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| the history of wake forest
fired. Harper’s supporters in the Wake Forest community were
outspokenly bitter, especially because he had been given such a
short time to prove his merit, and he found satisfaction in the un-
expected defeat of Duke the Saturday after his dismissal, but by
that time the University was already thinking about his successor.
In January Chuck Mills, who had been
head coach at Utah State, was appointed:
the sixth football coach at Wake Forest
since the move to Winston-Salem.
Basketball, under Carl Tacy in his
first year, finished last in the Confer-
ence during the regular season—the
first time Wake Forest had ever occu-
pied such a low place in the ACC—but
the team redeemed itself during the first
round of the Conference Tournament
when it defeated first-place UNC in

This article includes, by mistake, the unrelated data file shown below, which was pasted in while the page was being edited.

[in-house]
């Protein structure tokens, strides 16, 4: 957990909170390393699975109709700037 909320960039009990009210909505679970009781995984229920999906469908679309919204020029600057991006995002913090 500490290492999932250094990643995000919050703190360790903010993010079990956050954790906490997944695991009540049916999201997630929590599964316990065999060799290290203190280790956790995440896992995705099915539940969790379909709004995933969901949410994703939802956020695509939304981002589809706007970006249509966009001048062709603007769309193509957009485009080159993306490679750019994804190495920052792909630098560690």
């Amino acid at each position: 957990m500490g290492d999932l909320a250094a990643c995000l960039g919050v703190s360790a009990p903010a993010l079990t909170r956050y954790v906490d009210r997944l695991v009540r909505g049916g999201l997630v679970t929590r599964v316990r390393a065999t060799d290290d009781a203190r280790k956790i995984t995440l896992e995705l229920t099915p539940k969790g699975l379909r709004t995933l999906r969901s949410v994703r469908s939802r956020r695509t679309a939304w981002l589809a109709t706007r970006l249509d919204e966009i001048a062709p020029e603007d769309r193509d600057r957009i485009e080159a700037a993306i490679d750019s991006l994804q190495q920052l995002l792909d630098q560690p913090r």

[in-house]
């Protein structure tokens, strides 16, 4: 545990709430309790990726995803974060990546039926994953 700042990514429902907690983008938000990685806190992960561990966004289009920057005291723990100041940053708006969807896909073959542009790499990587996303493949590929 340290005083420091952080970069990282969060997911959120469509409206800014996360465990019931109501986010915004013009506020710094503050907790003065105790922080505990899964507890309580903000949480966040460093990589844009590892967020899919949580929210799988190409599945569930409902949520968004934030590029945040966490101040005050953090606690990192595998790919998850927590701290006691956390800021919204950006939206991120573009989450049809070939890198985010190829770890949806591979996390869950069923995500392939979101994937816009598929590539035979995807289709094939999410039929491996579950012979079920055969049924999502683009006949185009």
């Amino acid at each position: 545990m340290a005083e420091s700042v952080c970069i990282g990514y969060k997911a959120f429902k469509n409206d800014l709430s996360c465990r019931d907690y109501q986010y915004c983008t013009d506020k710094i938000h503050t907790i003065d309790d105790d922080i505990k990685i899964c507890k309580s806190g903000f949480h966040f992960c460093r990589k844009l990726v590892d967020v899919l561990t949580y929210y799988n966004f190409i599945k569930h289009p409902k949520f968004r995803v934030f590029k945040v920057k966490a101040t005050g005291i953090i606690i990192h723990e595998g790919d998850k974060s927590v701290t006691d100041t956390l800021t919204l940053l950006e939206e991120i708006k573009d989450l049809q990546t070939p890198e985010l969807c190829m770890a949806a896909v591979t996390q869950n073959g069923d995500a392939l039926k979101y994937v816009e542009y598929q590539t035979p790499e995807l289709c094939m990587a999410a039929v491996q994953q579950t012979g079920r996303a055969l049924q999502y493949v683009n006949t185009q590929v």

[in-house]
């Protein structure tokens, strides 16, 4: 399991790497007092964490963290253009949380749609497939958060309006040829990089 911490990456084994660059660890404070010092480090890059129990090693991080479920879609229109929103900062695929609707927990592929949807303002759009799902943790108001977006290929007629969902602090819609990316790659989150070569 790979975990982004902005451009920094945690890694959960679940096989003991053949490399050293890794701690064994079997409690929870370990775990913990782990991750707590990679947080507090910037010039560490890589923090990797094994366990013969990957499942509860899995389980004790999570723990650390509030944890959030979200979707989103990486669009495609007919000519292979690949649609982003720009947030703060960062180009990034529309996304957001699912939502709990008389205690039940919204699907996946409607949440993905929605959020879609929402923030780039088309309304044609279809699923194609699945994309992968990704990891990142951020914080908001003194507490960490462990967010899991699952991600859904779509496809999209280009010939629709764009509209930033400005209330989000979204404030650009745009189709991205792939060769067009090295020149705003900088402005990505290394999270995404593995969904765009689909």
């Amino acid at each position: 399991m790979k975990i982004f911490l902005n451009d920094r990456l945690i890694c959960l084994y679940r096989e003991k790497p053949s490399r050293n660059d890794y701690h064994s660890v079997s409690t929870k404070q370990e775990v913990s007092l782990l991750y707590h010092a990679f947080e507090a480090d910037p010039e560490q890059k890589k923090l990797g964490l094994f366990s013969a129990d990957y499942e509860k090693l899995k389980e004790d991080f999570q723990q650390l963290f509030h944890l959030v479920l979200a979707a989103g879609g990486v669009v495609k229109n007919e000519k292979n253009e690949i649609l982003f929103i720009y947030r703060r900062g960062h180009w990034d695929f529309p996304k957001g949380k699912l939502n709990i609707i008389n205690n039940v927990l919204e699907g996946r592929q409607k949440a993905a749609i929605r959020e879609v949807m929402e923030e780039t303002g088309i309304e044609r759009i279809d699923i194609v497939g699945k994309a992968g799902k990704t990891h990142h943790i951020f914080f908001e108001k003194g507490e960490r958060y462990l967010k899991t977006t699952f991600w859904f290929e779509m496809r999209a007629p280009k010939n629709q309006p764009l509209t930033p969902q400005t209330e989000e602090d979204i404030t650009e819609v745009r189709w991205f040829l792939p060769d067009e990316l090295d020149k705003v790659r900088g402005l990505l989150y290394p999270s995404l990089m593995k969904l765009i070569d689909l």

overtime by a score of 54–52. Never
before in tournament history had a
bottom-seeded team ousted a top-seeded
team, and Wake Foresters called the
victory “the greatest upset in ACC Tour-
nament history.” Students celebrated
wildly, rolling in the mud that had been
accumulating on the quad from recent rains. Tacy and his players
were widely acclaimed, and basketball’s future seemed bright again.
Members of the faculty began to express concern not so much
about athletic successes and failures as about whether Wake Forest
really belonged in the Atlantic Coast Conference. A resolution was
introduced in November to investigate the possibility of the Uni-
versity’s leaving the ACC to join some other group of schools with
“size and goals” like Wake Forest’s. After much debate a motion
was passed to initiate a “thorough study” of athletics at the Uni-
versity and to determine whether an athletic program of the type
being offered at Wake Forest was contrary to the purposes of a
liberal arts university.
Wake Forest was fortunate, throughout the sixteen years of the
Scales administration, to have as its Director of Athletics G. Eugene
Hooks, a 1950 graduate of the College who, after receiving an M.Ed.
Gene Hooks
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